The state’s highest court has handed down a half-year suspension in the case of a Pennsylvania lawyer who used a small camera that had been affixed to his shoe to film up the skirts of a mother and daughter shopping at a suburban Philadelphia grocery store.
The Supreme Court on Sept. 4, acting upon the recommendations of its Disciplinary Board, agreed to suspend attorney Clayton William Boulware for a period of six months followed by three years’ probation.
The suspension came with conditions: the attorney must continue treatment with a mental healthcare professional, he must take medications as prescribed and engage in therapy and counseling sessions as directed, and he must file quarterly written reports with the Disciplinary Board’s secretary verifying that he is not in danger of repeating his criminal behavior.
The Office of Disciplinary Counsel filed a petition of discipline against Boulware in late 2011 stemming from a criminal conviction on two counts of invasion of privacy.
The lawyer, who at the time had no history of professional discipline, had been charged by police in Montgomery County’s Springfield Township with stalking, corruption of minors, invasion of privacy, open lewdness and disorderly conduct relating to a Sept. 9, 2008, incident at an Acme Market in Springfield in which Boulware videotaped up the skirts of two females, a mother and her teenage child, using a camera that was attached to his shoe, the record shows.
Boulware’s cover was blown after standing close to the 16-year-old girl as she bent over to pick up milk in a store aisle.
The teen, after noticing the camera affixed to Boulware’s shoe, went to find her mother.
The disciplinary petition notes that even after being noticed by the girl, Boulware continued to follow the 16-year-old, and only attempted to leave the scene after the girl sought assistance from the store’s manager.
Boulware was prevented from leaving the store by the mother, who blocked the lawyer’s path, and he was eventually detained by store workers until police arrived, the record shows.
The Disciplinary Board, in seeking action against Boulware, noted that the attorney had followed a different adult woman through the very same Acme Market on the day of the aforementioned incident, videotaping the woman in a similar manner using the shoe camera.
Police eventually obtained a search warrant to view images on a memory card belonging to Boulware, which depicted “upskirt” shots of other women shopping at various stores in the area.
The memory stick also showed images of women Boulware had secretly videotaped at the pool of his Montgomery County apartment complex, the record shows.
In early May 2011, Boulware pleaded guilty in magisterial district court in Montgomery County to two counts of invasion of privacy.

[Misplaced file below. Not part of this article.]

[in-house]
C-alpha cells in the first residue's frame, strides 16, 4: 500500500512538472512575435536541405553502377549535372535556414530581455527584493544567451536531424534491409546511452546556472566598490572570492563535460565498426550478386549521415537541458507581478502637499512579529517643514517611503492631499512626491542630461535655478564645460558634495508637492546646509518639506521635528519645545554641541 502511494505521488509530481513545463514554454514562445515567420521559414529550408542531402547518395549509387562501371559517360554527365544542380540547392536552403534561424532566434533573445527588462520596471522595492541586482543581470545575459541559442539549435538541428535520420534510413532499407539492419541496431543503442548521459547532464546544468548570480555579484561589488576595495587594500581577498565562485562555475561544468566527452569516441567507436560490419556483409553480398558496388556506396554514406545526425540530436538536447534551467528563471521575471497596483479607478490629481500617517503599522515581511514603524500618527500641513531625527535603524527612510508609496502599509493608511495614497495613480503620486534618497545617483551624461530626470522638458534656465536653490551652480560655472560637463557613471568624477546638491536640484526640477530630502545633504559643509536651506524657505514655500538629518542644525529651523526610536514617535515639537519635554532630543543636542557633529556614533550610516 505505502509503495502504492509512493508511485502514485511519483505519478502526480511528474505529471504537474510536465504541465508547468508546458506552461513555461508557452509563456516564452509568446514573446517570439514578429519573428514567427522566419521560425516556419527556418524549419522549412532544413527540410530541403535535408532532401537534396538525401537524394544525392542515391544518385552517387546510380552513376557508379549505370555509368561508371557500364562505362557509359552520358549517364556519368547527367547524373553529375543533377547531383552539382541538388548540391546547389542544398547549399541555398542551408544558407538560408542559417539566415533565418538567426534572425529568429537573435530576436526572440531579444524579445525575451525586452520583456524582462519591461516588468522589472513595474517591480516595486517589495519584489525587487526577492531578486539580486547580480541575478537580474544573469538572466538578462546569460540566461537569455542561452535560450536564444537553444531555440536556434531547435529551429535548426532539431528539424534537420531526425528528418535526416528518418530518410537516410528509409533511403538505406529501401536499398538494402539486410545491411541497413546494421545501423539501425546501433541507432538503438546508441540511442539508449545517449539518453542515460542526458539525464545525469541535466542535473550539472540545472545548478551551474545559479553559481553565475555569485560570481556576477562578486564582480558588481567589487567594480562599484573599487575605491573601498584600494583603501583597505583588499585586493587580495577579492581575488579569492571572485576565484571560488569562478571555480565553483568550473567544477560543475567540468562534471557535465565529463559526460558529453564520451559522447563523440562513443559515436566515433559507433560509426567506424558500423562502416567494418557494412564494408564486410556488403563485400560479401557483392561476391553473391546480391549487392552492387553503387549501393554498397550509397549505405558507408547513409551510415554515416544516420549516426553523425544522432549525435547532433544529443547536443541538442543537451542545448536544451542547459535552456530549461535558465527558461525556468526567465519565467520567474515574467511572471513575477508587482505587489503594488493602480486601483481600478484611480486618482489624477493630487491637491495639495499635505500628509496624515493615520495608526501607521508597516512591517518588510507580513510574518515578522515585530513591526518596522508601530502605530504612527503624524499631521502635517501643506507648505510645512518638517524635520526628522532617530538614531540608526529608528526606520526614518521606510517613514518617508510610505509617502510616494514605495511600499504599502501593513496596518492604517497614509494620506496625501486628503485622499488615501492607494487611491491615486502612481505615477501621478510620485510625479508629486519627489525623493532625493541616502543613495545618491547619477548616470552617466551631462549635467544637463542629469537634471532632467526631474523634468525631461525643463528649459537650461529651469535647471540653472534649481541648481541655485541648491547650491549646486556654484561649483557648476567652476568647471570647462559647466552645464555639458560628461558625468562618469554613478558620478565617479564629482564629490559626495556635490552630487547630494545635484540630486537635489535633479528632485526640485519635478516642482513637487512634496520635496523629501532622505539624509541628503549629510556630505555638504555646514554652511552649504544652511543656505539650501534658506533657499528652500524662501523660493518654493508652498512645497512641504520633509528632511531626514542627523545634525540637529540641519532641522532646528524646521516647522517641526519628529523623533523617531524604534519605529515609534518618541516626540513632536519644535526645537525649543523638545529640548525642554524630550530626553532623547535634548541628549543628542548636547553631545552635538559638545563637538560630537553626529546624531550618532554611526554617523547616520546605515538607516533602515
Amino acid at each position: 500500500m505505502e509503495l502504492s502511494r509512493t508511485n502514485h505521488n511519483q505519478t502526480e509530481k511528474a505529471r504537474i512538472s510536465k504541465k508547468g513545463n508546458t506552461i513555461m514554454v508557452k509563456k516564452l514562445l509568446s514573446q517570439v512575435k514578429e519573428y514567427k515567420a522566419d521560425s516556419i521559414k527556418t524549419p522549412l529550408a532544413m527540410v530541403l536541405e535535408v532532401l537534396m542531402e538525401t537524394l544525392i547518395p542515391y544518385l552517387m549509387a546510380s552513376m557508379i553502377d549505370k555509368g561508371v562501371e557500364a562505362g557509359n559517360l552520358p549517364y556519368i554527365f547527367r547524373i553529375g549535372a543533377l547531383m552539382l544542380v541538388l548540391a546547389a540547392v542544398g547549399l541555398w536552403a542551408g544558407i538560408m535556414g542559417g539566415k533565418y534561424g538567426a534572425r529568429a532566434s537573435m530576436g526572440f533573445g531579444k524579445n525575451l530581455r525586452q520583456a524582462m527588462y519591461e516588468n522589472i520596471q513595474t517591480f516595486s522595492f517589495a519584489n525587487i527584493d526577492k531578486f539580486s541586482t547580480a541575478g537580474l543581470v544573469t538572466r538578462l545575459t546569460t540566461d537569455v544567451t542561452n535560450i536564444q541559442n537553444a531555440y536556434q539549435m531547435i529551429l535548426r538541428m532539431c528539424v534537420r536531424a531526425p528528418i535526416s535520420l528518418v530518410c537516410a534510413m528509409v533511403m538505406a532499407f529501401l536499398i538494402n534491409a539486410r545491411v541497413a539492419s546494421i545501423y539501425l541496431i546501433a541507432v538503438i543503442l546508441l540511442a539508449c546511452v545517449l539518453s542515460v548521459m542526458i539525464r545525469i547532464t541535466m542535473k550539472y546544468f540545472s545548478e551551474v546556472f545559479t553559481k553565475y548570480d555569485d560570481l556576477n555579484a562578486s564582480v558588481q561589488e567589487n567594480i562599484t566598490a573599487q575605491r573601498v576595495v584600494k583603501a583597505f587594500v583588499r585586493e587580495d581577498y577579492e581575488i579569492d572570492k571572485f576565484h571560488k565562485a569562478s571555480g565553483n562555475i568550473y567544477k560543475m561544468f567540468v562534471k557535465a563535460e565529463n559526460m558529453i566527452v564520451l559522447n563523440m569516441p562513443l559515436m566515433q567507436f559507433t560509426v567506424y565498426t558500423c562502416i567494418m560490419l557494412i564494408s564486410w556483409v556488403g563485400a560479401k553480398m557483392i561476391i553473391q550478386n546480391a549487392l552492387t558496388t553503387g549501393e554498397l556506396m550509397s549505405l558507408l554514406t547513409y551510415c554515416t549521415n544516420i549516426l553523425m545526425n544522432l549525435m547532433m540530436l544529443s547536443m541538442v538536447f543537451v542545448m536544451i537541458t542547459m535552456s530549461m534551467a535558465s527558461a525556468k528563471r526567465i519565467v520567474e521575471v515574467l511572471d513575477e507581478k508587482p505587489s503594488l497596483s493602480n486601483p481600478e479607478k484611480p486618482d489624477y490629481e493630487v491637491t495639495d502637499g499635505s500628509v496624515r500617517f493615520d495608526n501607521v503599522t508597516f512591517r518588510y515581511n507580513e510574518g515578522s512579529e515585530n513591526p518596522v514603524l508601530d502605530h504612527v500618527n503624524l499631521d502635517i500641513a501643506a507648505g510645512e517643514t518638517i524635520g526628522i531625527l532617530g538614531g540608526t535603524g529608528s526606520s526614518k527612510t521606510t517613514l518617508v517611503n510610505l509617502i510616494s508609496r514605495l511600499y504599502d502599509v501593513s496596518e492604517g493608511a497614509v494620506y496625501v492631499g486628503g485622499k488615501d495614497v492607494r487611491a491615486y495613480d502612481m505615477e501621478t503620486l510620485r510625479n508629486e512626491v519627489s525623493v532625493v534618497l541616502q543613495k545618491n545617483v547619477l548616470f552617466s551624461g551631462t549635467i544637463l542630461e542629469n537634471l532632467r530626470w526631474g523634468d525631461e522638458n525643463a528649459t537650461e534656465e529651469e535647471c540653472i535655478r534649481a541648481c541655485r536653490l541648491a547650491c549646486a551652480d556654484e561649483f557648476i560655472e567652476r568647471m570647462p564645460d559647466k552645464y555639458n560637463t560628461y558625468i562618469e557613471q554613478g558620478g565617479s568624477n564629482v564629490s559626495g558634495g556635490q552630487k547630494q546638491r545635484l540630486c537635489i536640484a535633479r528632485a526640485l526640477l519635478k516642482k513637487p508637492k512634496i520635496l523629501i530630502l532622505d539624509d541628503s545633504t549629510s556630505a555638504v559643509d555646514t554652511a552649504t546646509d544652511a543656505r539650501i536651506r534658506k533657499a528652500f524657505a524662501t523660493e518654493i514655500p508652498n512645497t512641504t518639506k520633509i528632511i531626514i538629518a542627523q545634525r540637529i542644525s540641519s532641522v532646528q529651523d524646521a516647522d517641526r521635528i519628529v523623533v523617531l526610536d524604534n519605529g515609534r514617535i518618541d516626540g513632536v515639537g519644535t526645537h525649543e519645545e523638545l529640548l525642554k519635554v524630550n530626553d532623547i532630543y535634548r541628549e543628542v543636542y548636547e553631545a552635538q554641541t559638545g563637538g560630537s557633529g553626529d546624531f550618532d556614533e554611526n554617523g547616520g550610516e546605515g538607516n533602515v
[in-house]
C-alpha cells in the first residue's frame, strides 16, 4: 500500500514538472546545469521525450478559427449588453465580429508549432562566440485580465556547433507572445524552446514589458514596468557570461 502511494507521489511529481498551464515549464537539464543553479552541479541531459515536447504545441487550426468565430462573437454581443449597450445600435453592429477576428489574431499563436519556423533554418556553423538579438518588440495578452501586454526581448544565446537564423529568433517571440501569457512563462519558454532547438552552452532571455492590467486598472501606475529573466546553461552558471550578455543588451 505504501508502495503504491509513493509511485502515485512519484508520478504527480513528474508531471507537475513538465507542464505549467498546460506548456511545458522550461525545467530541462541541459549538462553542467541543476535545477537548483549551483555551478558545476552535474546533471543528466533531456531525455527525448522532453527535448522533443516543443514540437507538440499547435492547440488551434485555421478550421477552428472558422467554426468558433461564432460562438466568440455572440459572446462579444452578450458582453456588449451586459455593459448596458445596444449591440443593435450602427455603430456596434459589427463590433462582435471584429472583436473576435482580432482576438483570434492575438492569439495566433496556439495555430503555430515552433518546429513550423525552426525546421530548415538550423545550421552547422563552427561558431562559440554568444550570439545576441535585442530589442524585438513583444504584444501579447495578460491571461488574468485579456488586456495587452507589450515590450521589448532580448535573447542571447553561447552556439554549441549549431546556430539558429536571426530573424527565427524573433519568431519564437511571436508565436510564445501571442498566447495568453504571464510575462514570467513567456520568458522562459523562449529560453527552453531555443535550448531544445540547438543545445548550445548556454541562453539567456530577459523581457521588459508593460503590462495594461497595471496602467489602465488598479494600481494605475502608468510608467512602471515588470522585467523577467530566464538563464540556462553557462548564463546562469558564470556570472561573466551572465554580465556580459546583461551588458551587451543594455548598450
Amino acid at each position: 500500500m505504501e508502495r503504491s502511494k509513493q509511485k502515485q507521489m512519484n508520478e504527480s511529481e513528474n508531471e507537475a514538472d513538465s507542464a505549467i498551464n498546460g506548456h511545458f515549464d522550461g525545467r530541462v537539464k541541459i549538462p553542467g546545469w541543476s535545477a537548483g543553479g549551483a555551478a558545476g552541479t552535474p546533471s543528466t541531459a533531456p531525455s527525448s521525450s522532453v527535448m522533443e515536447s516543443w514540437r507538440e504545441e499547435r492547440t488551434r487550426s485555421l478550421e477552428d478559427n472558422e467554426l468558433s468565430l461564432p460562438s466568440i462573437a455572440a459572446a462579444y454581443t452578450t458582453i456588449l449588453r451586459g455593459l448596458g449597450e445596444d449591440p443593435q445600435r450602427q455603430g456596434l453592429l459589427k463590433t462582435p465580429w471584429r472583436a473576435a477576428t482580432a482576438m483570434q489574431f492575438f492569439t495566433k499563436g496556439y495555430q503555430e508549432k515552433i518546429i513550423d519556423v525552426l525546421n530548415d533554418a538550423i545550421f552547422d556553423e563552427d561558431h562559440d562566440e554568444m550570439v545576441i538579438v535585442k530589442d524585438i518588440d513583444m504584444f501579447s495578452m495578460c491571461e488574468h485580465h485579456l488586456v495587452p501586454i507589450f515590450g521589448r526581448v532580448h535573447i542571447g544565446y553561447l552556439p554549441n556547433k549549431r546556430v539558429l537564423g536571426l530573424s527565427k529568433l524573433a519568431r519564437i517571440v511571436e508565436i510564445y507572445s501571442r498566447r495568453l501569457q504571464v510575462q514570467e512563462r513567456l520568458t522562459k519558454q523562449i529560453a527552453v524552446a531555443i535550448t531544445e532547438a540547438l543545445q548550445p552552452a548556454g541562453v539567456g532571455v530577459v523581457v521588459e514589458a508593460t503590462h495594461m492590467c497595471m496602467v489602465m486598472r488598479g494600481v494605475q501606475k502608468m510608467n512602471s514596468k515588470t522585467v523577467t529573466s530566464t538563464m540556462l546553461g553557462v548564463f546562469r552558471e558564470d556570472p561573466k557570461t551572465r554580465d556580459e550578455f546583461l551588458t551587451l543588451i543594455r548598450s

Boulware received two years’ probation and was ordered to pay a $300 fine for the first count, and was given a period of probation for one year on the second count, with the two sentences to run consecutively.
Boulware, who works as corporate counsel for Resources for Human Development Inc., a nonprofit organization with 3,500 employees in 13 states, did not disclose his arrest to the agency at the time of his hiring, according to the Disciplinary Board.
Rather, he didn’t come clean until after he began working for RHD.
Gene Schneyer, general counsel for the nonprofit agency, referred to Boulware as a “top notch” and “excellent” employee during an April 2012 disciplinary hearing, according to the board’s petition.
At the hearing, Boulware’s therapist testified that she believed the attorney would not be at risk for repeating the behavior that led to his arrest.
For at least two weeks prior to his arrest, a period of time when Boulware was experiencing financial and relationship issues, along with other personal hardships, the attorney admitted to having followed strange women around local businesses and videotaping them up their skirts or dresses without their knowledge or consent, the Disciplinary Board’s petition states.
Boulware’s testimony at his disciplinary hearing revealed that when he engaged in the criminal misconduct, “he knew it was wrong and he knew there would be legal consequences if he was caught,” the petition states.
The attorney eventually apologized for his crimes, admitting that what he did was wrong and acknowledging how “intimidating and frightening it would be to have a stranger invade your privacy,” the petition reads.
The Disciplinary Board, in recommending the six-month suspension followed by the three years of probation, stated that in this case of first impression, its task was to determine the appropriate level of discipline for an attorney who “marred his spotless disciplinary record by engaging in a bizarre and aberrational course of conduct” that ended with criminal charges being filed against him.